The former head of the National Cyber Security Centre has warned that some British government figures have a “profound lack of understanding” of cyberspace, online warfare and information security.
Ciaran Martin, who stepped down as NCSC chief earlier this year, also cautioned policymakers against seeing the online world as a place for warfare, saying: “We militarise the internet at our peril.”
In a wide-ranging speech delivered last night to King’s College London, Martin called for greater public sector focus on securing the internet and British users of it and less on looking for a “red button” to cyber-start a cyber-war.
“Policymakers,” said Martin, “both political and official, who would think nothing of offering a lay person’s view of the case for an aircraft carrier, can be oddly deferential and therefore unquestioning when confronted with discussions about digital capabilities,” he said, referring to Britain’s offensive cyber bods.
NCSC's less than intimidating HQ in the Nova building behind London's Victoria Station in pre-COVID times
Only this week GCHQ revealed it had hacked Russian state-backed miscreants who were spreading fake news about coronavirus vaccines, the second time that the British state has gone on the record about actively hacking someone else. The first instance was against Islamic State in 2018.
Martin’s warning comes weeks after the Chief of the Defence Staff, General Sir Nick Carter, called for greater UK cyber warfare capabilities as a means of seeing off countries such as Russia and China.
Indirectly referring to this school of thought, Martin said: “Remarks like ‘We should hit back hard in cyber space against those who attack us’ imply that the cyber domain is enclosed, like a boxing ring, with only like-for-like capabilities deployable against adversaries. Whereas it’s obvious… that there’s no need to fight cyber with cyber.”
Yet there are exceptions to this, as there are to any good rule, in the former NCSC chief’s view. Online adversarial capabilities are quite handy when one wants to take down criminal C2 infrastructure and/or botnets, as happened in the weeks before the US presidential election earlier this month. Where it’s less effective is when you want to deter potential state-level attackers from having a go.
Where cyber attacks don’t work, in my strong view, is as a psychological deterrent to attackers. I don’t say this as a matter of philosophical conviction; I would love it to be true that cyber-retaliation deters attackers. But it’s not true.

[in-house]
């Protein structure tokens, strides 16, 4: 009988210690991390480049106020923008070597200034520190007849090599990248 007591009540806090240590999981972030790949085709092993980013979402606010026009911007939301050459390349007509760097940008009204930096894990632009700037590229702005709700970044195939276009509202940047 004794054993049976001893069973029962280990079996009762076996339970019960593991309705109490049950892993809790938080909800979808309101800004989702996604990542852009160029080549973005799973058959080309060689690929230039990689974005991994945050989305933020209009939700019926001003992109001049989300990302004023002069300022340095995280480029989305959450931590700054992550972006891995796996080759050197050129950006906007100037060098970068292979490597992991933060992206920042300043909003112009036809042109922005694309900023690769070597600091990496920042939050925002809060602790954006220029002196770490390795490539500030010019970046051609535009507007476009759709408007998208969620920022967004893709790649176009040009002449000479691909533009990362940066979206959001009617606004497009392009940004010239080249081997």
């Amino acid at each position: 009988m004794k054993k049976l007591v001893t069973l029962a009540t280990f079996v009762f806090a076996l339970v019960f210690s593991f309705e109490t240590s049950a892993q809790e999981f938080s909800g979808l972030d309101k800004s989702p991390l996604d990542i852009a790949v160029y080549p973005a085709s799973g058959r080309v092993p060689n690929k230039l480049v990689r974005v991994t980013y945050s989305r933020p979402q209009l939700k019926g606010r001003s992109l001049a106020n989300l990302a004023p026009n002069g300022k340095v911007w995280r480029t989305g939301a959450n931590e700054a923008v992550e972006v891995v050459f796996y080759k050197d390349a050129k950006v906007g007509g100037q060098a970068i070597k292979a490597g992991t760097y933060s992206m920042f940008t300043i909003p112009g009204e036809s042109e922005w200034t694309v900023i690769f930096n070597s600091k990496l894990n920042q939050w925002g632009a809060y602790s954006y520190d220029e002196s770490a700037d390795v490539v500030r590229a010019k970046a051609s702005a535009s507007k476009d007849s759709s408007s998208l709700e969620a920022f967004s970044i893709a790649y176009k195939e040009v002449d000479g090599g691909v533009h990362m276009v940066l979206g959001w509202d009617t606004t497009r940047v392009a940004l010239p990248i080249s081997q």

This also plays into something that excites cyber policy wonks and high-level infosec bods alike: attribution of attacks. What’s gained by naming and shaming countries like Iran, Russia, China and North Korea when they have a go at UK companies or public sector digital infrastructure? Does it actually make Kim Jong-Un stop and think “Hmm, better call the cyber lads off before Dominic Raab calls me out again?”
Attribution does not have that effect, according to one-time GCHQ bod Martin, who said: “In all my operational experience, I saw absolutely nothing to suggest that the existence of Western cyber capabilities, or our willingness to use them, deters attackers. Nor have I seen any convincing research.”
On the topic of attribution, Paul Chichester, NCSC director of operations, told The Register earlier this month: “We do believe attribution as part of a wider campaign is a valuable tool in the toolbox for the British government. There’s a whole range of things we as NCSC do with other government departments to counter threats. Public attribution is part of that… Over time, the deterrent effect comes from the internationalisation of that work so we do think it’s an important tool.”
What does work, in Martin’s view, is targeting individual state hackers with sanctions. While the chief of Russia’s answer to MI6 probably doesn’t care that he can no longer chuck a tenner into a Premium Bond or open a Post Office savings account, the 20 and 30-somethings working for his hacking units are probably less chuffed that they can never visit countries that have a US extradition treaty, lest charges brought by the US Department of Justice against them are activated.
“The Obama administration’s ingenious innovation of issuing criminal indictments against hostile state actors did more to deter hostile state activity than any retaliatory cyber attack: not just by embarrassing the states they accused, but by removing, for life, the prospect of travelling to the West for any of those indicted,” nodded an approving Martin.
His full speech, a rather readable document as these things go, is accessible on the website of King’s College’s Strand Group. You can also sit down with tea and biccies and watch a video of him delivering it. ®